To Perform or Not to Perform

I'm the bad guy who stayed out of jail... because I'm bad.

“I’m the bad guy who stayed out of jail… because I’m bad.”

A very intelligent decision of the makers was definitely one to choose Aaron Paul as the protagonist of the movie. He gives his all to a character that almost doesn’t deserve his dedication toward his work. Having already shown an extremely dynamic skill-set with Breaking Bad, Paul brings an added charisma and star power to his role. As also seen in some of his other films like the James Ponsoldt directed Smashed, Paul knows broodiness from ravaging emotion, and he delivers both tangents pretty well. Dominic Cooper as antagonist Dino Brewster has the swagger, the arrogance and the chutzpah required for his role, and delivers ably. He is, however, not able to play around with his role, and one can’t blame him. Imogen Poots is gorgeous, and executes her wit with charisma and confidence. Her role is unfortunately conveniently cut short. Michael Keaton in a short role is damn entertaining. Kid Cudi is basically reminiscent of Tyrese Gibson in the Fast and Furious franchise. Others are good.

Worth it?

Overall, Need for Speed is quite the watch for the highly effective edge-of-the-seat action and performances, but the script is disappointing, considering particularly the involvement of John Gatins, who has given us a well-written gem in the form of 2012’s Flight. Flaky character arcs, terribly weak dialogues and a highly convenient story graph do not help at all. Whether it manages to take on The Fast and the Furious would probably be another story altogether, but as a film, there’s certainly a whole lot better ways that it could have taken on its progression. But that’s just my opinion.

Consensus: 2 Stars
Meh!
About the Author

Ankit Ojha

Facebook

Ambivert. Intermittent cynic. Content creator. New media enthusiast. Binge-watcher. Budding filmmaker.

Watch the trailer

We’re viral

Like Us on Facebookand Twitter!

#ReadBuySupport

Amazon

iTunes

What to Expect

NEED FOR SPEED, B*TCH!

NEED FOR SPEED, B*TCH!

When gaming giant Electronic Arts decided to back the publishing of the then new car culture game The Need for Speed to be released in the year 1994, they probably wouldn’t have thought there would be a movie on it, much less in the last decade even. This, especially with a franchise as The Fast and The Furious already by and large around the circuit of summer blockbusters. Who knew that Need for Speed would get its own (probable?) cinematic redemption sooner or later? Has this writer been waiting for it? Absolutely. Does he have doubts (especially considering such adaptations as Mortal KombatHitman and Max Payne)? Unfortunately, yes. Fortunately for the film, the credits consist of some very visible silver linings:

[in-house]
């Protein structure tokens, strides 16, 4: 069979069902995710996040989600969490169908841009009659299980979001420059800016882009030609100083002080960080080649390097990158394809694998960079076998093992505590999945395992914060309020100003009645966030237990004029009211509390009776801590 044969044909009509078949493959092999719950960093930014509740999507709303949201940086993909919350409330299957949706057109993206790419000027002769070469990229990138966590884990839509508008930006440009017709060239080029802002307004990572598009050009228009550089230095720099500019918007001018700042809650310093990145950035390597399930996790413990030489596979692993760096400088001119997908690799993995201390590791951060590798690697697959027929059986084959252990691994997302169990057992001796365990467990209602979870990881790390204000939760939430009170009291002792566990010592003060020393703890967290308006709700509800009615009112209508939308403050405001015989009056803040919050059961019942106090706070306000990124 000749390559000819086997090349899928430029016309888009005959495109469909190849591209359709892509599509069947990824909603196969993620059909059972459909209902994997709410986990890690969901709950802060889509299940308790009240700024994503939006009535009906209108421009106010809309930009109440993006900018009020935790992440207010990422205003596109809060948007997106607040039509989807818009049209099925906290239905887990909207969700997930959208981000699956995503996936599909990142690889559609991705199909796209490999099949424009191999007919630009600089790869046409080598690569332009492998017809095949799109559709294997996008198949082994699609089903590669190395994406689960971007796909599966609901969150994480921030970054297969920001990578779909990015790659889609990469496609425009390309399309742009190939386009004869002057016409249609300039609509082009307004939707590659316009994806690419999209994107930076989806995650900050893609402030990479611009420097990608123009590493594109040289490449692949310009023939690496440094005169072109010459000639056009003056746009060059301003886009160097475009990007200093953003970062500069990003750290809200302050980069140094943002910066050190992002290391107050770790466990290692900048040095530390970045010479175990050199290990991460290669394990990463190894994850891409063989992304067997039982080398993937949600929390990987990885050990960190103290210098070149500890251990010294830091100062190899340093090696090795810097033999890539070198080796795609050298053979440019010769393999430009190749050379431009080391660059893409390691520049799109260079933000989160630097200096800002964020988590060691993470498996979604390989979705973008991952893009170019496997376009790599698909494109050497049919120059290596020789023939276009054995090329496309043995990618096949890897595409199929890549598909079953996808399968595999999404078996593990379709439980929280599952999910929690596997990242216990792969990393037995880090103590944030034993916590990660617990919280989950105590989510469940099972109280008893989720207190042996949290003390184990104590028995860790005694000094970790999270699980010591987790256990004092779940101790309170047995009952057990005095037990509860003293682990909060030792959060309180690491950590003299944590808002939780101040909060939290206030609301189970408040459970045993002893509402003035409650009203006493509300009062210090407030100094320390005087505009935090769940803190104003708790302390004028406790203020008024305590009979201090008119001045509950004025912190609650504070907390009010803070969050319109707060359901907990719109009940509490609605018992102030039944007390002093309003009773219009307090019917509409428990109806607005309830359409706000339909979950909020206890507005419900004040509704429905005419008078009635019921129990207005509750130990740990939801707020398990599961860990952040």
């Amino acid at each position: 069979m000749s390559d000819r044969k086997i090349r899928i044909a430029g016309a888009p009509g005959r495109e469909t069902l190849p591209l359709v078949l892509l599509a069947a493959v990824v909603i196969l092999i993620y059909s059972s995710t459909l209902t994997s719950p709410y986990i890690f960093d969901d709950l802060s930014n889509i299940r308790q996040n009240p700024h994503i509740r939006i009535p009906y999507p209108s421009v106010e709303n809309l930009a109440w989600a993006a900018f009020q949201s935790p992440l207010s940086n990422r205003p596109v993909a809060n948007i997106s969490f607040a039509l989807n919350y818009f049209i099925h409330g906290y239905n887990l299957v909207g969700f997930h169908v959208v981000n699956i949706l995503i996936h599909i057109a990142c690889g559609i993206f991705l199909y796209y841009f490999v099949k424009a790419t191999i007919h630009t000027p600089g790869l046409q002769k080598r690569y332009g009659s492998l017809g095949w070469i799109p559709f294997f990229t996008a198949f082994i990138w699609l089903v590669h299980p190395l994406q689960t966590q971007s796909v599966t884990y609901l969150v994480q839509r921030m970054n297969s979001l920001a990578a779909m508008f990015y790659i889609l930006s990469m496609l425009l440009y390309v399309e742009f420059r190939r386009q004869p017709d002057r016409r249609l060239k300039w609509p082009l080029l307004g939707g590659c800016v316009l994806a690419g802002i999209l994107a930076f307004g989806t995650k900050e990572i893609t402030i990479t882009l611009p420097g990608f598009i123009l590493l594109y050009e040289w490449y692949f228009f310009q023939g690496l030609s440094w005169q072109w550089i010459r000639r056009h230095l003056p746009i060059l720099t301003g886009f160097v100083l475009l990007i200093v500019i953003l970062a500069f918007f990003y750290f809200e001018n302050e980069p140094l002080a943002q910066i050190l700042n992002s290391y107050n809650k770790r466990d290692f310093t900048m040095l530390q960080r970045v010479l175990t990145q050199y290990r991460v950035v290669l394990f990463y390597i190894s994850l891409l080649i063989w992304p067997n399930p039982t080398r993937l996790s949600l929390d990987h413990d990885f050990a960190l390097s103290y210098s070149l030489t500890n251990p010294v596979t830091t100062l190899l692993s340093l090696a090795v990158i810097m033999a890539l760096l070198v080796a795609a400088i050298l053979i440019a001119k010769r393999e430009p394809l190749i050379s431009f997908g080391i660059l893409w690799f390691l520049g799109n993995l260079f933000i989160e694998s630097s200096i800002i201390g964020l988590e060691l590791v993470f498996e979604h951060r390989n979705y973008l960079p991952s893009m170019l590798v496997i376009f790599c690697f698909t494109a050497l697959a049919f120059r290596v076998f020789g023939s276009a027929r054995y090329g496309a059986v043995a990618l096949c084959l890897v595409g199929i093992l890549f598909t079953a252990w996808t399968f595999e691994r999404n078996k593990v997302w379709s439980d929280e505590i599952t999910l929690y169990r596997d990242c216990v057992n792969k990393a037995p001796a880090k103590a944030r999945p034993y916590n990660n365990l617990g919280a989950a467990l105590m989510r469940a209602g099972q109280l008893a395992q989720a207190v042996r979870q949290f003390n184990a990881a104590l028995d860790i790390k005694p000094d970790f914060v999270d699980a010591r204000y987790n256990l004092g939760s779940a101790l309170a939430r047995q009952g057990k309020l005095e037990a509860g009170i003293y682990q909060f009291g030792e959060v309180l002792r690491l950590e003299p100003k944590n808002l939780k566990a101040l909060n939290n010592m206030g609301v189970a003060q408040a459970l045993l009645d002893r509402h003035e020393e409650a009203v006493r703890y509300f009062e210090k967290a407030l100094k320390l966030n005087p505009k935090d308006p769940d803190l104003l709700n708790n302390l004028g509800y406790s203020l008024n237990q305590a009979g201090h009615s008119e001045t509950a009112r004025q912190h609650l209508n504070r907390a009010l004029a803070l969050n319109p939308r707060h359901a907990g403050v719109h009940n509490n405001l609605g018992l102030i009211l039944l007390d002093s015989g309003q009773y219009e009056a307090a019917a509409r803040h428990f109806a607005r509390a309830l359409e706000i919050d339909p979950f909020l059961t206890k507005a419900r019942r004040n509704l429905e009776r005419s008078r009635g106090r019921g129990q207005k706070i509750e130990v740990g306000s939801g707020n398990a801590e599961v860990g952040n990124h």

• You’ve got John Gatins (who wrote the Robert Zemmeckis directed drama Flight) co-writing a script with his brother George;
  • You’ve got Scott Waugh, who directed the (admittedly weak-on-script-and-acting, but) technically experimental Act of Valor, coming back to the director’s seat for this one; and of course
  • There’s Badass Jesse Pinkman (Aaron Paul), Breaking the barriers of the small screen, donning the role of the protagonist here.

Definitely a few things to watch out for, aren’t there? At the risk of repeating myself, however, wariness forms a stronger cloud, reminding the potential viewer of the dubious film adaptations of video game franchises.

What’s it About?

The story is pretty simple, actually. No frills, no complexities; just an oversimplified, predictable, cookie-cutter story. Toby Marshall (Aaron Paul) is a car mechanic in severe debt by day, and a mad race-car driver by night. By a twist of fate, he is set up and put to prison for two years. He vows revenge, both for the death of his friend and for the refusal of any claim to his innocence.

The Good, the (Breaking) Bad and the Ugly

I'm the good guy who went to jail... because I'm good.

“I’m the good guy who went to jail… because I’m good.”